Otra Cosa, the eagerly awaited fifth studio album by Julieta Venegas, is remarkably similar to her previous two, Sí (2003) and Limón y Sal (2006). The similarity is remarkable because both those albums were all-around excellent, loaded with Latin pop hits and first-rate album tracks. There wasn't a bad track on either album, and Otra Cosa is likewise rock-solid, starting off with three fantastic songs in a row, "Amores Platónicos," "Bien o Mal," and "Despedida." Moreover, all three albums are similar in style, produced by Cachorro López and comprised of upbeat pop songs with clever lyrics, rich melodies, and a range of instrumentation (guitar, piano, accordion, and beats, above all). Otra Cosa was eagerly awaited in part because of the four years since Limón y Sal. During that time, Venegas became one of the most popular and critically acclaimed Latin pop artists in the world. She was already well established in her native Mexico, of course, where she was a Top Ten artist as early as her first album, Aquí (1998), yet it took awhile for the rest of the Spanish-language world to catch on. Venegas crossed over internationally with Sí and Limón y Sal, which signaled her switch from alternative rock to Latin pop and won her a bunch of Latin Grammys in the process, and she furthered her success with the greatest-hits album Realmente Lo Mejor (2007) and the spectacular MTV Unplugged (2008). At the height of her success, Venegas withdrew from public and spent much of 2009 in the tranquility of her home, working on dozens of new songs in her home studio. In time, she teamed up with López in his Buenos Aires studio, and they put the finishing touches on what would become album five. Otra Cosa isn't quite as impressive as its two predecessors, only because one has come to expect nothing except brilliance from Venegas, especially as a songwriter. It's also a bit less impressive because it's more subdued and insular than last time, the sound of an ace singer/songwriter working from the comforts of home. For instance, there's nothing as lively as "Eres para Mí," the smash hit pop-rap collaboration with Anita Tijoux from Limón y Sal. The late-album highlights, "Ya Conocerán" and "Eterno" are about as energized as this album gets, and the collaborations with Ale Sergi of Miranda and Adrian Dargelos of Babasónicos aren't anything special.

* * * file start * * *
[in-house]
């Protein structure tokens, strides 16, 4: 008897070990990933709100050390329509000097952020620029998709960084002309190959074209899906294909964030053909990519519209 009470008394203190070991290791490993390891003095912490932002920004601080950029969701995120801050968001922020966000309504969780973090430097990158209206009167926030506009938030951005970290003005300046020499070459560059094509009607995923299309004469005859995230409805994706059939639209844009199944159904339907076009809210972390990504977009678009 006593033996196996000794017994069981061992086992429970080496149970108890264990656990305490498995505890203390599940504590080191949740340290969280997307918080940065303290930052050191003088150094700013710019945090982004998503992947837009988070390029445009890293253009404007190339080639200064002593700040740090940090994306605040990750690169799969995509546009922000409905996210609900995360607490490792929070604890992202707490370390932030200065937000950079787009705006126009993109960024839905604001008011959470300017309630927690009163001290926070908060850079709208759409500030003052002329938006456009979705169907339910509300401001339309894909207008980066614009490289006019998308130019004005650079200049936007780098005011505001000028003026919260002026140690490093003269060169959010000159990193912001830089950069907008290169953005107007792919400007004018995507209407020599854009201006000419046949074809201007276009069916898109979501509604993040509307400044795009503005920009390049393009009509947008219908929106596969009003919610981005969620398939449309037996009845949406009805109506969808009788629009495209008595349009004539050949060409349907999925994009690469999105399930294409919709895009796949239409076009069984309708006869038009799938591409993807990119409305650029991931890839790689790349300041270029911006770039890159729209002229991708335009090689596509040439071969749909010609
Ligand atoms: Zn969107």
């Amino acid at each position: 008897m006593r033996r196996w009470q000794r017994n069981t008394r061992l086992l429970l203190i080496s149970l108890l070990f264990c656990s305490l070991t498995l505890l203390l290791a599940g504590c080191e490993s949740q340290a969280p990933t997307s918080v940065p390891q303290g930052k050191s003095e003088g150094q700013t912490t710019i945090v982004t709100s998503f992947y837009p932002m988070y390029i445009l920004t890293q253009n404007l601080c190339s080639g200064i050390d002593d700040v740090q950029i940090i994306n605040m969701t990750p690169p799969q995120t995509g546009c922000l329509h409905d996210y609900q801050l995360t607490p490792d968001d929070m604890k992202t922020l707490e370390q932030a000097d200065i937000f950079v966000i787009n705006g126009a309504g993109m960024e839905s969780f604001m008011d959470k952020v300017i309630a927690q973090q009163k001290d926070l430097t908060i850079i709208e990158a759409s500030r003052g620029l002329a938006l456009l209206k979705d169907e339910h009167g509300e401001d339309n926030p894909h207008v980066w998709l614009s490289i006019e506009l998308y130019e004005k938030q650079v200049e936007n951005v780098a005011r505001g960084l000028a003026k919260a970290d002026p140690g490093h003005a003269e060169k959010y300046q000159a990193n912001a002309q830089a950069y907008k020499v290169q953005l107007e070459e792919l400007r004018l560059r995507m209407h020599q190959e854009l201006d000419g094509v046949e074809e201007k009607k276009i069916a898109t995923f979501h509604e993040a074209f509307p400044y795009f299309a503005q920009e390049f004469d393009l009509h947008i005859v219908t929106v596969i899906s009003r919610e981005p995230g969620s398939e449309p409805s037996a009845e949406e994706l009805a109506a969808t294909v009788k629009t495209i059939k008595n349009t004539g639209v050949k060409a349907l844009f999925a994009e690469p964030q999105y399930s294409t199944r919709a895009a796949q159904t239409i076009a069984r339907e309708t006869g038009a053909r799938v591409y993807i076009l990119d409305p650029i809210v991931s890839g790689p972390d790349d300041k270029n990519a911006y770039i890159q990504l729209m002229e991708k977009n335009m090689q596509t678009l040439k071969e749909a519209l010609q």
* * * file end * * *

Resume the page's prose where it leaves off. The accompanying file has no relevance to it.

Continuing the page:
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AllMusic Review by Jason Birchmeier